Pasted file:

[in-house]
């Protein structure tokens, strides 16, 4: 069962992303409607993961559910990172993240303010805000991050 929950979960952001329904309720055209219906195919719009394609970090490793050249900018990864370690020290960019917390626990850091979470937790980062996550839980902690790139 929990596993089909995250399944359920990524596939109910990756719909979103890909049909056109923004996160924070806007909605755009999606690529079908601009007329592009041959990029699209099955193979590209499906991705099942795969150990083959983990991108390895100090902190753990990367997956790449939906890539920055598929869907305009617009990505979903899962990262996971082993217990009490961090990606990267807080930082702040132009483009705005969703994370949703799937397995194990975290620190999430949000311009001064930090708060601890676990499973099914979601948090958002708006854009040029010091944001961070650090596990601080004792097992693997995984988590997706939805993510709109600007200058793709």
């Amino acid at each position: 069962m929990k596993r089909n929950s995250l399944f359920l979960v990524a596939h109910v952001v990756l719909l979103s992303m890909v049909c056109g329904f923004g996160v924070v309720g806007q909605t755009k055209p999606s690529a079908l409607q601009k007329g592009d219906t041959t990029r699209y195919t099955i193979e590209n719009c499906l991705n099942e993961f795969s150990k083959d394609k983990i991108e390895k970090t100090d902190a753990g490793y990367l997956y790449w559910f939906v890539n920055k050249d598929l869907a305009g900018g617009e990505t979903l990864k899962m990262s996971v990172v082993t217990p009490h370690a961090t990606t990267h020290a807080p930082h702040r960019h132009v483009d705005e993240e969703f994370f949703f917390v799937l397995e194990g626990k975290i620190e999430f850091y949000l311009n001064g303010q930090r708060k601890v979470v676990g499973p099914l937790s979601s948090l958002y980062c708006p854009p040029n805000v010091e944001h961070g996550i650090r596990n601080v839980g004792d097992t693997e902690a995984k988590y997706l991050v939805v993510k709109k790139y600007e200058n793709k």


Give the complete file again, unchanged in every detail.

[in-house]
């Protein structure tokens, strides 16, 4: 069962992303409607993961559910990172993240303010805000991050 929950979960952001329904309720055209219906195919719009394609970090490793050249900018990864370690020290960019917390626990850091979470937790980062996550839980902690790139 929990596993089909995250399944359920990524596939109910990756719909979103890909049909056109923004996160924070806007909605755009999606690529079908601009007329592009041959990029699209099955193979590209499906991705099942795969150990083959983990991108390895100090902190753990990367997956790449939906890539920055598929869907305009617009990505979903899962990262996971082993217990009490961090990606990267807080930082702040132009483009705005969703994370949703799937397995194990975290620190999430949000311009001064930090708060601890676990499973099914979601948090958002708006854009040029010091944001961070650090596990601080004792097992693997995984988590997706939805993510709109600007200058793709």
């Amino acid at each position: 069962m929990k596993r089909n929950s995250l399944f359920l979960v990524a596939h109910v952001v990756l719909l979103s992303m890909v049909c056109g329904f923004g996160v924070v309720g806007q909605t755009k055209p999606s690529a079908l409607q601009k007329g592009d219906t041959t990029r699209y195919t099955i193979e590209n719009c499906l991705n099942e993961f795969s150990k083959d394609k983990i991108e390895k970090t100090d902190a753990g490793y990367l997956y790449w559910f939906v890539n920055k050249d598929l869907a305009g900018g617009e990505t979903l990864k899962m990262s996971v990172v082993t217990p009490h370690a961090t990606t990267h020290a807080p930082h702040r960019h132009v483009d705005e993240e969703f994370f949703f917390v799937l397995e194990g626990k975290i620190e999430f850091y949000l311009n001064g303010q930090r708060k601890v979470v676990g499973p099914l937790s979601s948090l958002y980062c708006p854009p040029n805000v010091e944001h961070g996550i650090r596990n601080v839980g004792d097992t693997e902690a995984k988590y997706l991050v939805v993510k709109k790139y600007e200058n793709k």